SAN FRANCISCO, CA—Drinking coffee might reduce the risk of alcoholic hepatitis (AH) among heavy alcohol drinkers, according to a study reported at The Liver Meeting® 2015 

“Among heavy drinkers, white race predisposes to—while coffee consumption protects against—development of AH,” reported Ashwani K. Singal, MD, Gastroenterology & Hepatology, University of Alabama Birmingham, Birmingham, AL, and colleagues.

Alcoholic hepatitis occurs in people with chronic and active alcohol abuse and has a high socioeconomic burden in the US; 1-month mortality is approximately 40% to 50%, Dr. Singal noted, adding that “about 20% of heavy drinkers develop alcoholic liver disease and AH.”

However, few data have suggested what might predict AH development among heavy drinkers.

To identify such factors, the Translational Research and Evolving Alcoholic Hepatitis Treatment (TREAT) Consortium prospective multicenter observational study enrolled well characterized patients with AH (n=151) who were frequency matched by age, gender, and race with controls (n=125) having a comparable history of alcohol consumption but no clinical evidence of liver disease.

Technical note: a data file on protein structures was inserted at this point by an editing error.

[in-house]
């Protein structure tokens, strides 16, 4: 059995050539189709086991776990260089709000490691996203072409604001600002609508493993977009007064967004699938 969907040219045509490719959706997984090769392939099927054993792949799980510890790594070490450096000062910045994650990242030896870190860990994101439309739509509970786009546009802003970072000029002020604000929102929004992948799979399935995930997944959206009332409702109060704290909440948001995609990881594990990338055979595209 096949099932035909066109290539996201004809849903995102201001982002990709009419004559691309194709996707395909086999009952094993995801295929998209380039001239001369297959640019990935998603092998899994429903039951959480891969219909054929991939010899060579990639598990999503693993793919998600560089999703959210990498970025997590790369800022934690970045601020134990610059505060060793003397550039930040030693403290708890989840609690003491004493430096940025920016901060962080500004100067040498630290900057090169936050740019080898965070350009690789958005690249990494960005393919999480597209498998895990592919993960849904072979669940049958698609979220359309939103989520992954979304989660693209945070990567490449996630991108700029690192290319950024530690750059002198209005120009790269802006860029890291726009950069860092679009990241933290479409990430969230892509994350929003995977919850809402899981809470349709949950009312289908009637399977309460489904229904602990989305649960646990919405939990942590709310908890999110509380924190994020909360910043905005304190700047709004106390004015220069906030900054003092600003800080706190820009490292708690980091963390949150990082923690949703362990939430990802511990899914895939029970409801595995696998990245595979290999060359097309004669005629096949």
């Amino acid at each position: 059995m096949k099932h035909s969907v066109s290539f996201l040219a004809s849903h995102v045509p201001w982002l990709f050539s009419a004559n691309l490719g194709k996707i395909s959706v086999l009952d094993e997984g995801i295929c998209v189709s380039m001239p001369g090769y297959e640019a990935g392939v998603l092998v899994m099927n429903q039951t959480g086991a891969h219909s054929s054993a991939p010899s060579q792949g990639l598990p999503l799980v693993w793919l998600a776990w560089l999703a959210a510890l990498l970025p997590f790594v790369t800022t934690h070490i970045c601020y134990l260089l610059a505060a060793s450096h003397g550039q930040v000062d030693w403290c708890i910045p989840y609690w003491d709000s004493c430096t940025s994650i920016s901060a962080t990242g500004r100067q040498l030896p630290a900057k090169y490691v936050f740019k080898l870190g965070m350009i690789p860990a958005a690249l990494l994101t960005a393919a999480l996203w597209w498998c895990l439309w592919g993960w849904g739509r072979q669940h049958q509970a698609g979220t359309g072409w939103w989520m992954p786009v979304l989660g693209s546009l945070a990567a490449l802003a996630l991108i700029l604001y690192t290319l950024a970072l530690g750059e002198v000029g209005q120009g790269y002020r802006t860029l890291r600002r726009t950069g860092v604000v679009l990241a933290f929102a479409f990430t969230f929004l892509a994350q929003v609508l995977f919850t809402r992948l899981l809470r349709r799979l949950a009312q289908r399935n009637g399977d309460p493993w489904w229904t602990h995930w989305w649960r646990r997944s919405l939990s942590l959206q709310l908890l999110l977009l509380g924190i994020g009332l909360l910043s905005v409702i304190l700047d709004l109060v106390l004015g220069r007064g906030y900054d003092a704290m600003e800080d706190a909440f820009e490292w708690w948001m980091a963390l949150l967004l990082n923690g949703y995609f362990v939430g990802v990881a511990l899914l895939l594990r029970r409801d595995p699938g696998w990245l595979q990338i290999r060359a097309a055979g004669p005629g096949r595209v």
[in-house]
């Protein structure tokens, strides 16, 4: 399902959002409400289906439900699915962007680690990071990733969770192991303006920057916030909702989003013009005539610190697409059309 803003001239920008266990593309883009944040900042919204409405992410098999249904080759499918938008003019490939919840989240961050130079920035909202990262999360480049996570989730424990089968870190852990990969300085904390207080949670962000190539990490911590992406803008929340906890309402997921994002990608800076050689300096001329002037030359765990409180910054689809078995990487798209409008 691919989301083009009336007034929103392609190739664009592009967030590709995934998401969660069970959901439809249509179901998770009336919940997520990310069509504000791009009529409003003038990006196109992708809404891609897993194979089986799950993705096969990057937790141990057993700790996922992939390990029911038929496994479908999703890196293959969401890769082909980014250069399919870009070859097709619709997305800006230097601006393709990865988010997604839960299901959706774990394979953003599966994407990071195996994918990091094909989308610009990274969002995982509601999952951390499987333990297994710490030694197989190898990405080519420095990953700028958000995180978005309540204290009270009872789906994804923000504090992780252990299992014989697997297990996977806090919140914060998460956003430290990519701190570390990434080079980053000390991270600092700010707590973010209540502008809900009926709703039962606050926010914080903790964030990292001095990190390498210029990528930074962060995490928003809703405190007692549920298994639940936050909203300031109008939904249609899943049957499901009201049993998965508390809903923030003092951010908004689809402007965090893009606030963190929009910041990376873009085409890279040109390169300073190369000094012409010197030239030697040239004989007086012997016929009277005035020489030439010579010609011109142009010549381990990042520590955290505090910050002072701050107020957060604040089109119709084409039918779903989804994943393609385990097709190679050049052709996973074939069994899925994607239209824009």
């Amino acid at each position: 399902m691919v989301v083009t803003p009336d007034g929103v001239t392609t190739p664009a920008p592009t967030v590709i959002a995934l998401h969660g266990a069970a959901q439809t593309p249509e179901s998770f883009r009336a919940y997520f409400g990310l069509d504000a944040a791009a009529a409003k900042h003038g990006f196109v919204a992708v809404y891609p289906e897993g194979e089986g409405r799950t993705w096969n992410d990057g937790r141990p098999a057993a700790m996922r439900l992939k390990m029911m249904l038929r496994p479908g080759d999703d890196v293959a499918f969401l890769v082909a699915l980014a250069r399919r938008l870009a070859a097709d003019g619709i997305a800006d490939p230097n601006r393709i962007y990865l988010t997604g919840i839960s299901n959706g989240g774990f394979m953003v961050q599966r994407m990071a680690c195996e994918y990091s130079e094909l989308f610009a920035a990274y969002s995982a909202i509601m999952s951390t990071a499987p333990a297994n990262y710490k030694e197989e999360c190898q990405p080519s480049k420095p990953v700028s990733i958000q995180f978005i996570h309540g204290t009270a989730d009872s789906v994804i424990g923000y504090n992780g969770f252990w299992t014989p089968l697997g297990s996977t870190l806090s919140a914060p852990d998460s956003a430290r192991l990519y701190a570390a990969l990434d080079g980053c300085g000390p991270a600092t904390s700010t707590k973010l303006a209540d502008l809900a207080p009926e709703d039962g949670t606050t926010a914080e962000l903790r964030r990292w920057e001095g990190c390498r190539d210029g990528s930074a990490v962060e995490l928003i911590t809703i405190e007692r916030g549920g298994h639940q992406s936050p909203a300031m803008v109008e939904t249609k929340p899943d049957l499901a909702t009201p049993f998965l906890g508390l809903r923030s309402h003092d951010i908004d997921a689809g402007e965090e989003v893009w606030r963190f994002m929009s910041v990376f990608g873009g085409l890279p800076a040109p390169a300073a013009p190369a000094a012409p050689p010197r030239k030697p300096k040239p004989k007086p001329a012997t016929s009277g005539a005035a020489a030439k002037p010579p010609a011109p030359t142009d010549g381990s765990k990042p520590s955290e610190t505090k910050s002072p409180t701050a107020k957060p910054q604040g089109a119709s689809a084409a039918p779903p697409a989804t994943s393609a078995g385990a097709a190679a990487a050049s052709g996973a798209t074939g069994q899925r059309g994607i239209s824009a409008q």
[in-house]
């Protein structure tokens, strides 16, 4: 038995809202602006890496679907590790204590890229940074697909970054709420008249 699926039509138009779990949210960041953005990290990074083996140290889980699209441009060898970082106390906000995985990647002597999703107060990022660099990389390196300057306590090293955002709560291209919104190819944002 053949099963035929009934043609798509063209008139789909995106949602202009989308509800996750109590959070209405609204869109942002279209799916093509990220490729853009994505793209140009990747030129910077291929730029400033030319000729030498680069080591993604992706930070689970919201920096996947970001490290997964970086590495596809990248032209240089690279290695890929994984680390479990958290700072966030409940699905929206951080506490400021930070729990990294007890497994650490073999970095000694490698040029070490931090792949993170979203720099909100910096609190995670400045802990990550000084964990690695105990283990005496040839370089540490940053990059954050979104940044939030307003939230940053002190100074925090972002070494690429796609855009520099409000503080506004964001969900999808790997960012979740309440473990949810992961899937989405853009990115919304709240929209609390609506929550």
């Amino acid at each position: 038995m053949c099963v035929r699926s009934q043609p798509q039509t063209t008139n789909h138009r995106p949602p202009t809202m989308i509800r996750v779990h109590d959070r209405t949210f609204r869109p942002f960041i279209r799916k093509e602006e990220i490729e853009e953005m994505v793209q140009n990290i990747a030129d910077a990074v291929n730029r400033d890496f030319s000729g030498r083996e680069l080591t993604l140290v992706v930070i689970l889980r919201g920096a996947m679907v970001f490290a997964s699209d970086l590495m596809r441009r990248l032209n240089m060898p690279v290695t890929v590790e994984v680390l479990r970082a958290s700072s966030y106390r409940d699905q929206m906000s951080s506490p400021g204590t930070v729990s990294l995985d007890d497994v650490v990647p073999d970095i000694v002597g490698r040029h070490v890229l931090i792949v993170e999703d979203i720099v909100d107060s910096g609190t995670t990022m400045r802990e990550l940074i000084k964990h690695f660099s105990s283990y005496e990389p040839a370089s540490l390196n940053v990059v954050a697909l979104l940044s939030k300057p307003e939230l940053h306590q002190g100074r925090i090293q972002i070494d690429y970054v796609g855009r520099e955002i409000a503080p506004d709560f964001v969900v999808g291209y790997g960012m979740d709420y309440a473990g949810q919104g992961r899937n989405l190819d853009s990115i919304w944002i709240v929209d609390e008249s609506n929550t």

Alcohol use was self reported using an NIAAA questionnaire.

“The diagnosis of AH was established with history of alcohol use >40g/d for women and >60g/d for men for >6 months, and within 6 weeks prior to enrollment, serum bilirubin >2mg/dL, and AST >50U/L, and exclusion of other liver diseases,” explained Dr. Singal. Liver biopsy was used to confirm AH diagnosis when clinical diagnosis was uncertain. Study participants were followed at baseline and at 6 and 12 months.

A logistic regression model found that MELD score, ALT, AST, and albumin levels were significant predictors for AH among the cases vs. the controls (all P<0.0001).

A total of 35 deaths were observed, 34 among patients with AH; of these, patient demographics did not differ when compared with the 117 survivors, they found.

Among patients with AH, coffee drinking predisposes to recidivism at 6 months, while black tea drinking is protective. If confirmed in larger studies, the biologic mechanisms of these findings need to be determined, the authors reported. They also found that “drinkers without college or higher education are more likely to relapse to drinking again.”

“Studies are needed among heavy drinkers with specific aims of identifying a) genetic modifiers or predictors for development of AH and b) strategies to decrease the risk of recidivism and development of alcoholic liver disease,” the authors concluded.